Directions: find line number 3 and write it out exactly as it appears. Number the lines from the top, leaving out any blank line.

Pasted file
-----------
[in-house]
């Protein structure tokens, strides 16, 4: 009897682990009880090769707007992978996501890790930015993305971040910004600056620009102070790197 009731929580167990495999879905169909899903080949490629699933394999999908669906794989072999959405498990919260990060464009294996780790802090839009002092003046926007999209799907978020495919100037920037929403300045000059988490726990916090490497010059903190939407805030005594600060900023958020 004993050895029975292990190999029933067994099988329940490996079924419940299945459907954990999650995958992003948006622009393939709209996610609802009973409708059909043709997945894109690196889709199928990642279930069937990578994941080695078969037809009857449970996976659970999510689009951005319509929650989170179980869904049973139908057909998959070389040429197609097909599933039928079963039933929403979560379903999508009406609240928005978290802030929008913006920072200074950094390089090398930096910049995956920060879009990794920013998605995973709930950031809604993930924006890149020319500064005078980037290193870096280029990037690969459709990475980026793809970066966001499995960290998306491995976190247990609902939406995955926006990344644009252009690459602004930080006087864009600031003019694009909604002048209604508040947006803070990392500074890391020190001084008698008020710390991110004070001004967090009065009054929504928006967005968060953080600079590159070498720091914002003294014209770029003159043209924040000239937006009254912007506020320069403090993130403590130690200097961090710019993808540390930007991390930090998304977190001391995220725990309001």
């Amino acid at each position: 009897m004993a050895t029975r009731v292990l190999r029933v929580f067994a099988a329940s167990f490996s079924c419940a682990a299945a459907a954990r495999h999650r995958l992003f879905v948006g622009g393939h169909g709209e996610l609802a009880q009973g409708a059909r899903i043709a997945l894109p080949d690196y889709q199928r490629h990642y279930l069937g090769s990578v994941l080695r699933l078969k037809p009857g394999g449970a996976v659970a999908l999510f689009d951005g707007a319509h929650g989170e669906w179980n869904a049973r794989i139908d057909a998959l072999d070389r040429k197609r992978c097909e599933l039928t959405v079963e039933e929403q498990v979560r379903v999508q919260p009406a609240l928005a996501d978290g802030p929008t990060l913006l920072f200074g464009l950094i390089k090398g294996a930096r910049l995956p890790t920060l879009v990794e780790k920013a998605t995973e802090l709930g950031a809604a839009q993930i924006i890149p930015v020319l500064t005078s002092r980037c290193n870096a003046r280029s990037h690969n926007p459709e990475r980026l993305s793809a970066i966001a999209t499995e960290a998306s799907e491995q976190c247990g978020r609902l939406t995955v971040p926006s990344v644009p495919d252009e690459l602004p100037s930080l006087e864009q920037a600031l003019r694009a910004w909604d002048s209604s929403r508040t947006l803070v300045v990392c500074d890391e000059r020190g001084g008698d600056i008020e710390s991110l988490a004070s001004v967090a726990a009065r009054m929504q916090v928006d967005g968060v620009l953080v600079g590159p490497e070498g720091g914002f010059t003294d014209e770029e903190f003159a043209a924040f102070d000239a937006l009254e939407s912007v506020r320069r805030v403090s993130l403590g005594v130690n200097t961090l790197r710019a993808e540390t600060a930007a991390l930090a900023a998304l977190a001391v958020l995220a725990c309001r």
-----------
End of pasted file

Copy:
């Amino acid at each position: 009897m004993a050895t029975r009731v292990l190999r029933v929580f067994a099988a329940s167990f490996s079924c419940a682990a299945a459907a954990r495999h999650r995958l992003f879905v948006g622009g393939h169909g709209e996610l609802a009880q009973g409708a059909r899903i043709a997945l894109p080949d690196y889709q199928r490629h990642y279930l069937g090769s990578v994941l080695r699933l078969k037809p009857g394999g449970a996976v659970a999908l999510f689009d951005g707007a319509h929650g989170e669906w179980n869904a049973r794989i139908d057909a998959l072999d070389r040429k197609r992978c097909e599933l039928t959405v079963e039933e929403q498990v979560r379903v999508q919260p009406a609240l928005a996501d978290g802030p929008t990060l913006l920072f200074g464009l950094i390089k090398g294996a930096r910049l995956p890790t920060l879009v990794e780790k920013a998605t995973e802090l709930g950031a809604a839009q993930i924006i890149p930015v020319l500064t005078s002092r980037c290193n870096a003046r280029s990037h690969n926007p459709e990475r980026l993305s793809a970066i966001a999209t499995e960290a998306s799907e491995q976190c247990g978020r609902l939406t995955v971040p926006s990344v644009p495919d252009e690459l602004p100037s930080l006087e864009q920037a600031l003019r694009a910004w909604d002048s209604s929403r508040t947006l803070v300045v990392c500074d890391e000059r020190g001084g008698d600056i008020e710390s991110l988490a004070s001004v967090a726990a009065r009054m929504q916090v928006d967005g968060v620009l953080v600079g590159p490497e070498g720091g914002f010059t003294d014209e770029e903190f003159a043209a924040f102070d000239a937006l009254e939407s912007v506020r320069r805030v403090s993130l403590g005594v130690n200097t961090l790197r710019a993808e540390t600060a930007a991390l930090a900023a998304l977190a001391v958020l995220a725990c309001r």